The exhibition is curated by Augusto Arbizo. Special thanks to Van Doren Waxter, NY; Candice Madey; Max Warsh; and Klaus Von Nichtssagend Gallery, NY.
Sam Contis (b. 1982, Pittsburgh, PA) received her MFA from Yale University’s School of Art in 2008. Recent solo exhibitions include the Berkeley Art Museum, the Pacific Film Archive, and Klaus von Nichtssagend Gallery, New York. Recent group exhibitions include Being: New Photography at MoMA, New York. She is a recipient of the 2017 Nancy Graves Foundation Artist Grant and the 2016 Aaron Siskind Foundation Fellowship. Contis’ work is in the public collections of the Carnegie Museum of Art, Pittsburgh; KADIST, Paris and San Francisco; the Los Angeles County Museum of Art; the Museum of Modern Art, New York; the Whitney Museum of American Art, New York; and the Yale University Art Gallery, New Haven. Contis lives and works in California. 
 
TM Davy (b. 1980, New York, NY) received a BFA from The School of Visual Arts, where he also currently teaches. In 2011-12, Sarah Michelson included commissioned portraits by Davy as part of her set, at performances at The Kitchen, NY (Devotion #1); The 2012 Whitney Biennial at The Whitney Museum of American Art, NY (Devotion #2); and The Museum of Modern Art, NY (Devotion #3). Recent solo exhibitions include Galerie Thomas Fuchs in Stuttgart, Germany, and 11R, New York. Recent group exhibitions include The Lure of the Dark: Contemporary Painters Conjure the Night, MASS MoCA; Galerie Suzanne Tarasieve, Paris; Andrew Edlin, New York; Aarhus Kunstmuseum, Denmark; and the Tate Modern, UK. Davy lives and works in Brooklyn, NY.
 
Darrel Ellis (1958-1992, New York, NY) was included in Nan Goldin’s exhibition Witnesses: Against Our Vanishing, Artist Space, New York, in 1989. In 1992, his work was shown in New Photography 8, curated by Peter Galassi at MoMA, New York, one year after the artist’s first solo exhibition at Baron/Boisante Gallery, New York. Ellis’ exhibition at MoMA ultimately opened several months after the artist had died from AIDS in 1992. A major retrospective of Ellis’ work was mounted in 1997 at Art in General, New York, curated by the artist Allen Frame, Ellis’ friend and later executor of his estate. The exhibition circulated to five museums in the United States.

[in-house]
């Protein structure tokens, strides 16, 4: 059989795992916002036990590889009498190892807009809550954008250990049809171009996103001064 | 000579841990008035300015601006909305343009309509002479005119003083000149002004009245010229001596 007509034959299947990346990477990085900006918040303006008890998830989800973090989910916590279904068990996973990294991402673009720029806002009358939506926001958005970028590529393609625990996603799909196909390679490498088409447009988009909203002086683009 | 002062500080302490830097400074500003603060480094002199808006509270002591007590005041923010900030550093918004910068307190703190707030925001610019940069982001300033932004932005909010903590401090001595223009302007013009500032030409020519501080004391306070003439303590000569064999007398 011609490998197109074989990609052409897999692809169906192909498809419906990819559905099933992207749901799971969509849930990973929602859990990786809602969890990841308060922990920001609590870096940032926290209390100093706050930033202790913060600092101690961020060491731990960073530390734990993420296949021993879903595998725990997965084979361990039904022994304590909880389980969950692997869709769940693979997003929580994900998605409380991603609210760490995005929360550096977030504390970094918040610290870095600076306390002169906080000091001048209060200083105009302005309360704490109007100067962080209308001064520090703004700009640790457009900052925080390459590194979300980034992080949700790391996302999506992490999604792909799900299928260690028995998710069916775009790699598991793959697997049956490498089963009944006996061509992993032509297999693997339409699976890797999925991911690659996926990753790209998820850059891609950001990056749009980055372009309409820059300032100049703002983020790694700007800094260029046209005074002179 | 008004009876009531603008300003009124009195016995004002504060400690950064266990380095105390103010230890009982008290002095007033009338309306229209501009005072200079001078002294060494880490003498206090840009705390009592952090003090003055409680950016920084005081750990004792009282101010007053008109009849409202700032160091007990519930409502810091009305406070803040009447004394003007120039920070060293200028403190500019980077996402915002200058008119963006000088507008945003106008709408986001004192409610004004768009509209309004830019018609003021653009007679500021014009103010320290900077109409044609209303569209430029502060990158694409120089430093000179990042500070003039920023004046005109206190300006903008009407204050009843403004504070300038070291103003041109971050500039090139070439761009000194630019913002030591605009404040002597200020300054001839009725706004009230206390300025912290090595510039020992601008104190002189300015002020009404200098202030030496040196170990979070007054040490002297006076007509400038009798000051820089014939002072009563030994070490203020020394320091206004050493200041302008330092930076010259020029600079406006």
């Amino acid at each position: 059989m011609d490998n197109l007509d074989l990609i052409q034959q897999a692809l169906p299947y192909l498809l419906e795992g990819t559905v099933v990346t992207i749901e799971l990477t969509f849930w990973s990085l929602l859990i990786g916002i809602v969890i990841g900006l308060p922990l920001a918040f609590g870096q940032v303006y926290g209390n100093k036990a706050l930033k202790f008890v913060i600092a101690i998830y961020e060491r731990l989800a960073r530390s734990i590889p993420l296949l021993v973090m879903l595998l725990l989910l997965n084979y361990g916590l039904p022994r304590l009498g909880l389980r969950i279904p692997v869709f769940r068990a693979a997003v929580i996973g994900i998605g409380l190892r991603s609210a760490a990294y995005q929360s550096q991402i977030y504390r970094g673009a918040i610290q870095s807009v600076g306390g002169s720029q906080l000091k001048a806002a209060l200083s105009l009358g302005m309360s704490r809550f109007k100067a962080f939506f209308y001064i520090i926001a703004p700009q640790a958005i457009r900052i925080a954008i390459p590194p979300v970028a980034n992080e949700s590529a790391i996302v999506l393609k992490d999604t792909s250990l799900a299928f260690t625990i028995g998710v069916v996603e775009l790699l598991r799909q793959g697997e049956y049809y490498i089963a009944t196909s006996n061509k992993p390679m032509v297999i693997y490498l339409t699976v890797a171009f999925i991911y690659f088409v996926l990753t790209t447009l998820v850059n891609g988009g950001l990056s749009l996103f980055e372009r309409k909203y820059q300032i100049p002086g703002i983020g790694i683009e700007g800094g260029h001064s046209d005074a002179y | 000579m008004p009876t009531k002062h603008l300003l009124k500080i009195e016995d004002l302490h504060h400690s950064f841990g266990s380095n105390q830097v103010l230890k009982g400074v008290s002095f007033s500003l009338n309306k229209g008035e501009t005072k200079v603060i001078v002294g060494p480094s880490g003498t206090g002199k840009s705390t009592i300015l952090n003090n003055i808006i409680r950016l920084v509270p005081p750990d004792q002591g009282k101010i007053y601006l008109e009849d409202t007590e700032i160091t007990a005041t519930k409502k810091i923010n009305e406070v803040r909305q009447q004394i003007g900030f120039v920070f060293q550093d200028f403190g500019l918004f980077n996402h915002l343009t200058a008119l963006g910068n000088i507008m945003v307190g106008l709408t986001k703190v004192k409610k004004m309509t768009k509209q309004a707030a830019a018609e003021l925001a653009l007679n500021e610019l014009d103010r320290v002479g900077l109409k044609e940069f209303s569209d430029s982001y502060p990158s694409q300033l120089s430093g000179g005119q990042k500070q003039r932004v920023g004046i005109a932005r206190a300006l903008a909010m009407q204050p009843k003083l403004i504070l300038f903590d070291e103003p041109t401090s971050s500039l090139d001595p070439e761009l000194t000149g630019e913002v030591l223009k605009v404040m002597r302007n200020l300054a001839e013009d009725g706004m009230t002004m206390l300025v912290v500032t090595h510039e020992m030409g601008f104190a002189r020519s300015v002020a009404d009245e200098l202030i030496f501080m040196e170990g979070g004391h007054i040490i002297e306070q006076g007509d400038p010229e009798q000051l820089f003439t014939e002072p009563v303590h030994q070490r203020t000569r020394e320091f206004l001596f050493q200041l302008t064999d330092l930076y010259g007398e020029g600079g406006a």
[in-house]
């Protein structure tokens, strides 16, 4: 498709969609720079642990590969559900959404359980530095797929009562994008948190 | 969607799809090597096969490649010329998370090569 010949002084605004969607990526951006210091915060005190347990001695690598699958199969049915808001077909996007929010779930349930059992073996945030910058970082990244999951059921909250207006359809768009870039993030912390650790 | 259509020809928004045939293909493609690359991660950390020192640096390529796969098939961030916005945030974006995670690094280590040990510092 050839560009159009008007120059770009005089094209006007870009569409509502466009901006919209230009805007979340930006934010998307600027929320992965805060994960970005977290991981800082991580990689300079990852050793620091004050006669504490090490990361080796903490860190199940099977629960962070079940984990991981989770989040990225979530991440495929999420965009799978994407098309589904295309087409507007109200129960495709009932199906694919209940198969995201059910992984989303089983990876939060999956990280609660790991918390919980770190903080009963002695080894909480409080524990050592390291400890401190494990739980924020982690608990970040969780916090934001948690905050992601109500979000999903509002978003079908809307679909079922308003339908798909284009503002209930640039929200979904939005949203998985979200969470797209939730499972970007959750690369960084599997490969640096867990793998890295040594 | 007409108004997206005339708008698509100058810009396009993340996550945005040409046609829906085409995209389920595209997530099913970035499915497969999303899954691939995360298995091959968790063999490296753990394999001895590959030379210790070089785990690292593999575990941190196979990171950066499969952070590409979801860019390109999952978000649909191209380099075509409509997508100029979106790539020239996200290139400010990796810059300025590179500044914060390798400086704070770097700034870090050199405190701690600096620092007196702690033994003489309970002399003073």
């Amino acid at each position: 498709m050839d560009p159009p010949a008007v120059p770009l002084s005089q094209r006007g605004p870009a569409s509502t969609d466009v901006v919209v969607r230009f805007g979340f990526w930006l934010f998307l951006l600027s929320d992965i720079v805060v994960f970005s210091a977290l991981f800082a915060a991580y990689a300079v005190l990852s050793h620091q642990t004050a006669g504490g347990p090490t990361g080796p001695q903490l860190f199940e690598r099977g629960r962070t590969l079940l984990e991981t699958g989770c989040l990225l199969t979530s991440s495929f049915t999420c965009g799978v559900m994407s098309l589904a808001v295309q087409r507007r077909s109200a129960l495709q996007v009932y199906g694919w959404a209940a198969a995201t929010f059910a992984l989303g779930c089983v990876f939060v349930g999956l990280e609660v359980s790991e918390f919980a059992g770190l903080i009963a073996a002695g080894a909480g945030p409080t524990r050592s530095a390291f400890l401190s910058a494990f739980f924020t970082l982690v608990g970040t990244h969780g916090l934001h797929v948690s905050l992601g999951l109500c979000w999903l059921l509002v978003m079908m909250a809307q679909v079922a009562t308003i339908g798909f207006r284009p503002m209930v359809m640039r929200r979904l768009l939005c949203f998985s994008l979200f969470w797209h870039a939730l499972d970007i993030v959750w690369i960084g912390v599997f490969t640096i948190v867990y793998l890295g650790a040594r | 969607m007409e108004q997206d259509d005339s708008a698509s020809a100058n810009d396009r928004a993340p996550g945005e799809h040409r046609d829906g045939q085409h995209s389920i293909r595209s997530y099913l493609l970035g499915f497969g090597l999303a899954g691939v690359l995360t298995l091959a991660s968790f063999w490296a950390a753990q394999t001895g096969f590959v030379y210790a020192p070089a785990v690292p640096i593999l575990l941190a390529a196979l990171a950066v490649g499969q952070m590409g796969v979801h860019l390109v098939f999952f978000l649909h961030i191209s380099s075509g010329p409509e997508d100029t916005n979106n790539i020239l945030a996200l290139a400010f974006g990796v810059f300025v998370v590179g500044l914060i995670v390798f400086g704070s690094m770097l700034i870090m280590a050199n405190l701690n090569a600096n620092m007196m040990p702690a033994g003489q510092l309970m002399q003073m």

Mosie Romney (b. 1994, New York, NY) received a BFA from SUNY Purchase in 2016. Recent solo exhibitions include Y2K Group, New York. Recent group exhibitions include Nicodim Gallery, Los Angeles; Meredith Rosen Gallery, New York; and Gern en Regalia, New York. In 2018, Romney was an artist in residence at the Home School, Husdon. Romney lives and works in Ridgewood, Queens.
 
Alina Perez (b. 1995, Miami, FL) received her BFA in Painting at the Rhode Island School of Design in 2017. Recent exhibitions include Monya Rowe Gallery, New York, and Andrew Edlin Gallery, New York. Perez was a participant at the Skowhegan School of Painting and Sculpture in 2017, and has attended residencies at the OxBow School of Art Saugatuck, MI, and the Vermont Studio Center, Johnson, VT. Perez is currently attending Yale University in New Haven as a 2021 MFA candidate.
 
Sylvia Sleigh (b. 1916, Llandudno, Wales, d. 2010, New York, NY) attended the Brighton School of Art, Sussex. Sleigh’s first solo exhibition was at Kensington Art Gallery, London, in 1953. After marrying the art critic Lawrence Alloway (b. 1926), she moved to the United States in the 1960s, where she became known for a series of feminized portraits of friends and associates living in New York’s SoHo and East Side, made during the 1970s.